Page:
Sandpaper Aquatint with BIG Ground Test 8

Date: November 10, 2011
Researcher’s Name: Laura Sheys and Andrea Santos
Plate Material: .032 Copper
Plate Size: 3″ x 3″
Room Temperature: 70

Plate Preparation
The copper plates were polished with Putz Pomade, steel wool, and a scraper to remove large marks. The plates were degreased with soy sauce that was rubbed onto the copper plates using a piece of rolled felt, rinsed and then dried with a clean rag and blow dryer. The BIG ground was applied using a hand roller and hardened in the oven at 220 degrees for 10 minutes. We prepared four plates in all. On each plate we laid sandpaper face down and ran it through the etching press. After each pass we slightly turned the sandpaper in a clockwise motion to ensure an even impression. The following is the list of sandpaper grades and passes through the press:

100 grit 2 times

150 grit 3 times

220 grit 5 times

600 grit 12 times

We replaced the 400 grit and 600 grit sandpaper with a fresh sheet halfway through the process. We rinsed the plate under running water before proceeding to etch.

Etching Notes
The plate was rinsed well underwater after prepping the aquatint at the press. The plate was etched in a vertical etching tank of 38° Baume Ferric Chloride for a total of 30 minutes. Plates were etched in ferric for 10 minutes, stopped out with clear tape, then etched for 20 more minutes. After the first etch, some ground had begun to wear away at the edges of the plate, and the ground would come off if rubbed. After the second etch, more ground wore off. The plates all have visible copper, a rough texture, and a sparkly surface.

Etched plate with ground wearing off

Etched plate with ground wearing off

Timed Application of Mordant
Each plate was etched for 10 minutes in the Ferric Chloride. After the first 10 minutes we took the plate out of the bath, rinsed it under running water, and stopped out half the plate with packing tape. Some of the ground had begun to wear away at the edges of the plate and would come off if rubbed with out fingertips. All the plates had a visible copper hue, a rough texture, and a sparkly surface. We then placed the plate back in the Ferric to etch for another 20 minutes.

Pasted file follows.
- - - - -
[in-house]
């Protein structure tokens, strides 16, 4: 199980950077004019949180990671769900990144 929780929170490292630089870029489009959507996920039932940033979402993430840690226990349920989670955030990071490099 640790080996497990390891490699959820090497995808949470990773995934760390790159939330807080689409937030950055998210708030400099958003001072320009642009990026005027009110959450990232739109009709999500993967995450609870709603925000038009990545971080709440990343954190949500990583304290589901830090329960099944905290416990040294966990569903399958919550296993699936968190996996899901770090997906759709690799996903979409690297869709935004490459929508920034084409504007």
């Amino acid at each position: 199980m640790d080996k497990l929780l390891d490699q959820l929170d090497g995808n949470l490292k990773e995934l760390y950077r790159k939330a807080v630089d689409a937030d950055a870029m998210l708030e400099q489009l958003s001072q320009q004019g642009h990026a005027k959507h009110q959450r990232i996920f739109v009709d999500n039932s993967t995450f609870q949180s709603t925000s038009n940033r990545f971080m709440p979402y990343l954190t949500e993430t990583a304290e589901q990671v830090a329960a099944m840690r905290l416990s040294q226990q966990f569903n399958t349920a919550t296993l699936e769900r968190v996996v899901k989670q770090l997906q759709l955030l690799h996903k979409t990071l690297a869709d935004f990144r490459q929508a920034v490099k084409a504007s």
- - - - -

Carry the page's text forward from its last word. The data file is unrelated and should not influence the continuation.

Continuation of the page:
Removal of Grounds
The ground was removed with a clean rag, Soy Solve, and Simple Green. After we removed BIG the plates were rinsed in water and deoxidized in the plate brightener bath made of distilled white vinegar and salt (1 gallon/1 cup). It took a few applications and a toothbrush to scrub the ground completely off.

After Bath Evaluation
The copper plates appear to have etched well. They have even texture and there was a definitive difference between the 10 and 30 etched areas. However there was some irregularities where the ground wore off in the tank.

Inking Methods
The plate was inked using Daniel Smith Creamy French Black thinned with a drop of #3 burnt plate oil. The ink was carded on with mat board scraps, wiped in gentle circular motions with used tarlatan, and then palm wiped.

Inked plates after printing

Inked plates after printing

Paper Type: Hahnemuhle Copperplate
Paper Soaking Time: 15 minutes
Press Blanket Setup: 2 blankets, 7.0 pressure, large Takach press

Test Conclusion
The tone on all the plates was relatively even with a big difference in tone between the 10-minute and 30-minute areas. The coarse sandpapers resulted in a visible grainy texture while the finer sandpaper creates a smoother tone. There are irregularities and unevenness in all of the proofs where the ground wore off during etching.

Printed Images

100 Grit

100 Grit

150 Grit

150 Grit

220 Grit

220 Grit

Test-8-600-grit

 

Sandpaper Aquatint with BIG Ground Test 9 >